Ritchies headquarters has confirmed the closure of its much-loved Pakenham IGA store due to falling sales and competition pressure, putting months of rumours to rest.
A grand sale is to begin from Monday 22 August, with final stock expected to clear within two to three days.
Loyal customers of Pakenham’s oldest supermarket site were “very disappointed” to hear of another independent grocery store closing its doors on Monday 8 August.
The Main Street corner store has been home to a grocery store for close to a century, having opened as the McAfee Brothers in 1925 prior to becoming the Robinson’s SSW in the ’50s and was temporarily run by Safeway for a couple of years in the early ’80s before being taken over by Ritchies.
Pakenham resident and loyal customer Susan Johns said she would travel to IGA’s Narre Warren store to source products for this year’s Cardinia community Christmas lunch.
“For the free Christmas lunch, IGA has for many years been our only source to acquire all the products. This was always done with ease for the volunteers for this lunch because we just provided a list with numbers and they would do the rest,” Ms Johns said.
“Organising and co-ordinating an event like that is not easy, especially for Christmas, and this made all the difference. Even last year Sam – one of the Ritchies employees – dressed up as Santa.
“Nothing was ever too much trouble for them and they also provided for the community with a benefits card. There is nowhere else in Pakenham that does this. The other supermarkets are too big, and I believe would not take the time and care to assist the community.
“I would hope perhaps in time that IGA could maybe obtain a bigger store and return to Pakenham.”
Ritchies chief Fred Harrison said he had not disregarded the idea of possibly returning to Pakenham at another site in the future.
“I’ll never say never. There may be an opportunity for Ritchies to return to Pakenham at another site in years to come. But it’s not ideal to close in a town and then re-resurrect,” Harrison said.
“We’ve been trading at a loss, and we’ve absorbed those losses across the Ritchies network for the past three to four years. But it’s not sustainable. Part of it might be because the store is too small to give a comparable range of products to Coles or Woolies that are four times the size.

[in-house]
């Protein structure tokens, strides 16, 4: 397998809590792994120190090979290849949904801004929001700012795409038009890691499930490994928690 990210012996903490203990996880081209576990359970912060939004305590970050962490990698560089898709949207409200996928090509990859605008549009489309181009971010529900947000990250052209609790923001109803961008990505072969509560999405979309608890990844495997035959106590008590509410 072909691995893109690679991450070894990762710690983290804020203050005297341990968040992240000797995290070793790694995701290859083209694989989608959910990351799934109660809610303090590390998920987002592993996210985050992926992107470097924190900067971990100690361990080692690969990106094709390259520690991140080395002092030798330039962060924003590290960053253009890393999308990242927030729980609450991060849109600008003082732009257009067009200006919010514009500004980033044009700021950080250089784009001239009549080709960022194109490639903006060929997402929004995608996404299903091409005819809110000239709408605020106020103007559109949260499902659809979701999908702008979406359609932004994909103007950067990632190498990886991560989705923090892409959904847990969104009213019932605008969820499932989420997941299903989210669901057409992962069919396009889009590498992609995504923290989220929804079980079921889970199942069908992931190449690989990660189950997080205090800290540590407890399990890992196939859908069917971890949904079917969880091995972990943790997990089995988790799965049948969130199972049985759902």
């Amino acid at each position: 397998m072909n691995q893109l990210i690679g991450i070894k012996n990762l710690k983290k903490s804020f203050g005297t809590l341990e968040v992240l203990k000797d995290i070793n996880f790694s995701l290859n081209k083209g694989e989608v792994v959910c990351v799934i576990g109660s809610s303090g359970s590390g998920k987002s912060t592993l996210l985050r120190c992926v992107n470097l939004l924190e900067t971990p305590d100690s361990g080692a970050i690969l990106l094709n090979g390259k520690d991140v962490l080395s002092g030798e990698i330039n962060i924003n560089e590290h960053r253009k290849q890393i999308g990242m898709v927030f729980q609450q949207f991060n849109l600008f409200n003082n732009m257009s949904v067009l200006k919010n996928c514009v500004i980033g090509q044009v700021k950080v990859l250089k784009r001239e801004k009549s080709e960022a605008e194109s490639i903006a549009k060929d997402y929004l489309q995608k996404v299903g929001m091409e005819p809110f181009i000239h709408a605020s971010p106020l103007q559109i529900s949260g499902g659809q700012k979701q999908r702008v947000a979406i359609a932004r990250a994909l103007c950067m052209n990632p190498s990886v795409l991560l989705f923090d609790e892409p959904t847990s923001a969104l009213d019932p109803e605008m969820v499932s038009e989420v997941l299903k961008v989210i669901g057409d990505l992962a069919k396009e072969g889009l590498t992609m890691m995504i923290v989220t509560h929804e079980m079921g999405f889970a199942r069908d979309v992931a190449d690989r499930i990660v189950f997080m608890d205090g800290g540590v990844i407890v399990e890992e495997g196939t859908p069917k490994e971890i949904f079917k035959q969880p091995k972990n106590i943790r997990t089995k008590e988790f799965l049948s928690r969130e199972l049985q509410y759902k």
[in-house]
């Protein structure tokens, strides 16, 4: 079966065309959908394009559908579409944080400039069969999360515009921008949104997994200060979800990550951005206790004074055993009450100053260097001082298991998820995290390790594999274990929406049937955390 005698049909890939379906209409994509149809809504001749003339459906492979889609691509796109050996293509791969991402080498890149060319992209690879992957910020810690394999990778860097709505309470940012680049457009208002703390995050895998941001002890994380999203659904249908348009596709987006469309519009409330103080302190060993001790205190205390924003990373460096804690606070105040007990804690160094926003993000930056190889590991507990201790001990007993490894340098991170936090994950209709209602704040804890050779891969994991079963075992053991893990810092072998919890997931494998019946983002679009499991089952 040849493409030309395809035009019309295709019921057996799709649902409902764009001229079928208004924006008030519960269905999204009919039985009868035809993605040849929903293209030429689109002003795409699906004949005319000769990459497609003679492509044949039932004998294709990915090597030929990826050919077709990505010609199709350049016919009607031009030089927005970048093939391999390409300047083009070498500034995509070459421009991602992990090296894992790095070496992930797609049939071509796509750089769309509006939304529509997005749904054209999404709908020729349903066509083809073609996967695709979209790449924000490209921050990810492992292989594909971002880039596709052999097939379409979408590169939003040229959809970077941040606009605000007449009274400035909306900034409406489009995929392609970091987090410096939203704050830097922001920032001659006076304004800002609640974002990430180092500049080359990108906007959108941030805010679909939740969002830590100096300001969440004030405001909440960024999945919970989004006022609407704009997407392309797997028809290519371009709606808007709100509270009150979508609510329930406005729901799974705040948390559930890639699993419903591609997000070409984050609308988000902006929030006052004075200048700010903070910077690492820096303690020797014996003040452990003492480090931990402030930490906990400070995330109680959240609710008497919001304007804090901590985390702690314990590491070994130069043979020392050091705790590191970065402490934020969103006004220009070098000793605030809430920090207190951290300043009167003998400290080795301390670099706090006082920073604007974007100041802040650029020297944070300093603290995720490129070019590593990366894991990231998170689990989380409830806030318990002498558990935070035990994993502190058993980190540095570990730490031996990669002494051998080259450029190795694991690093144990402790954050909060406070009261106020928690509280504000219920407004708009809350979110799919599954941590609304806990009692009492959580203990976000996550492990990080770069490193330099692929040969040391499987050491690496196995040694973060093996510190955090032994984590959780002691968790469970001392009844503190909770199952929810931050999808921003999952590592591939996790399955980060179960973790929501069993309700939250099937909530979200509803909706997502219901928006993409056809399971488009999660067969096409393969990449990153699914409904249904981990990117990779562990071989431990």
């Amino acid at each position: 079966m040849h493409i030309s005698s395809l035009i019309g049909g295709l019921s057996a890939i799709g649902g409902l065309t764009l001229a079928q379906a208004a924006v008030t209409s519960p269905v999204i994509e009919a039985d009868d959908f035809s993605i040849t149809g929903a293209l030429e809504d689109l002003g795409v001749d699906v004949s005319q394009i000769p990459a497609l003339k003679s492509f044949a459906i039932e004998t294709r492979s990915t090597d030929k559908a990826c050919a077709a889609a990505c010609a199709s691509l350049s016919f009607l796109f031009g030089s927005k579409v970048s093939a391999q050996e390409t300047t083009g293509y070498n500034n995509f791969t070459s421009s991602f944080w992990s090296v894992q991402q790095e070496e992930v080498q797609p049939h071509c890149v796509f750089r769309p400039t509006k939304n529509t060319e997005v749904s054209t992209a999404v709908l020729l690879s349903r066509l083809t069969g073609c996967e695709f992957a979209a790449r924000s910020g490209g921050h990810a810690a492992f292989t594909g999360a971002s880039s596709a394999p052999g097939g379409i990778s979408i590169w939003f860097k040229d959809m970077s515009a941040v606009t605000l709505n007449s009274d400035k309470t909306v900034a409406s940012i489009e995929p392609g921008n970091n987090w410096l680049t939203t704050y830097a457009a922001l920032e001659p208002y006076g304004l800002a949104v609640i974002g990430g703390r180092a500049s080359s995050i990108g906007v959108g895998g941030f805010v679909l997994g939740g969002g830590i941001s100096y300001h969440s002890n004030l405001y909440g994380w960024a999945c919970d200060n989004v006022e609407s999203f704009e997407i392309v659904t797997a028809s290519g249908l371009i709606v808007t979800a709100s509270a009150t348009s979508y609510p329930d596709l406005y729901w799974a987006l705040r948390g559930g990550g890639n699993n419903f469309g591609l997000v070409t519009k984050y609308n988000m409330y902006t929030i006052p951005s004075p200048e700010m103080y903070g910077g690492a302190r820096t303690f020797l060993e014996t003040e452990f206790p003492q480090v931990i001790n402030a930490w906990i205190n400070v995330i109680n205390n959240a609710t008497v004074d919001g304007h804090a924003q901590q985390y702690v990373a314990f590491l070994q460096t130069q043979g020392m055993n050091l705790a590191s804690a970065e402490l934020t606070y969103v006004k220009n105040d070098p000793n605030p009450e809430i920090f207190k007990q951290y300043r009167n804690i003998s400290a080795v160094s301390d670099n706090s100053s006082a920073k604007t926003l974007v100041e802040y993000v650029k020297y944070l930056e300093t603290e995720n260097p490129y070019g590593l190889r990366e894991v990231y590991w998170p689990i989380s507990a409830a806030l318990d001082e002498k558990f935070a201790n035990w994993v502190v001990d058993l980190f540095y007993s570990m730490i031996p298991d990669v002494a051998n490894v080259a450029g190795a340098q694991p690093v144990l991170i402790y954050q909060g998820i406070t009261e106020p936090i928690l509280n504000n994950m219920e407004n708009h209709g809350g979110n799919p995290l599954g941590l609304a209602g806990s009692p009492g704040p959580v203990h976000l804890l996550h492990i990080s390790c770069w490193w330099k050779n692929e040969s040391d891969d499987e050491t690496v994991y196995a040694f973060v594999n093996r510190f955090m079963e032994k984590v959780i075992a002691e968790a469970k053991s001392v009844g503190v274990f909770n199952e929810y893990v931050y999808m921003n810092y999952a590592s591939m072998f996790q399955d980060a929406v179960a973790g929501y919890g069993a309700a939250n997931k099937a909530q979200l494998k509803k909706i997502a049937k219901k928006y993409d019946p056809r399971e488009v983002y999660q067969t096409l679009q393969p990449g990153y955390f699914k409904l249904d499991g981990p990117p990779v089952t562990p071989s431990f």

“We’ve had great loyalty from the public in Pakenham. We really value and respect their patronage. I genuinely feel sorry and disappointed for our loyal customers.
“But we wouldn’t be closing down if we hadn’t lost customers. It got to a point where the business was no longer viable to continue operating.”
Mr Harrison said that head office confirmation of the store’s closure had been delayed due to a third party expressing interest “at the eleventh hour” in buying the shop and continuing to operate a grocery store on its site.
Despite circulating rumours since word had got out of IGA’s closure in Pakenham, Mr Harrison confirmed that at no point had Ritchies been in discussions with competitor Aldi over the site’s future.
“If this other player had followed through, IGA might not have closed. It would have just been run under a different operator. But it didn’t go ahead,” he said.
“It is no longer in our hands, but at the moment I think the site would make the perfect Aldi footprint.”
Mr Harrison congratulated the Pakenham staff for their hard work, recognising that they persevered with a high workload despite sales continuing to fall.
He said the “vast majority“ of staff had been re-issued jobs within the Ritchies network.
“There’s so much new competition moving in and around the area and, for whatever reason, our sales have declined significantly over the past three to four years,” Mr Harrison said.
“I’d like to thank all customers past and present. It’s a sad day. We’re not happy. But the customer numbers have been falling each week and we’ve got to take that on board.
“The fact that it’s survived 25 years is a good news story and it’s been a long journey.”
Ritchies IGA also recently closed its Berwick store, but is currently in the process of obtaining 15 stores in north-west Victoria.
Originally published at Pakenham Gazette.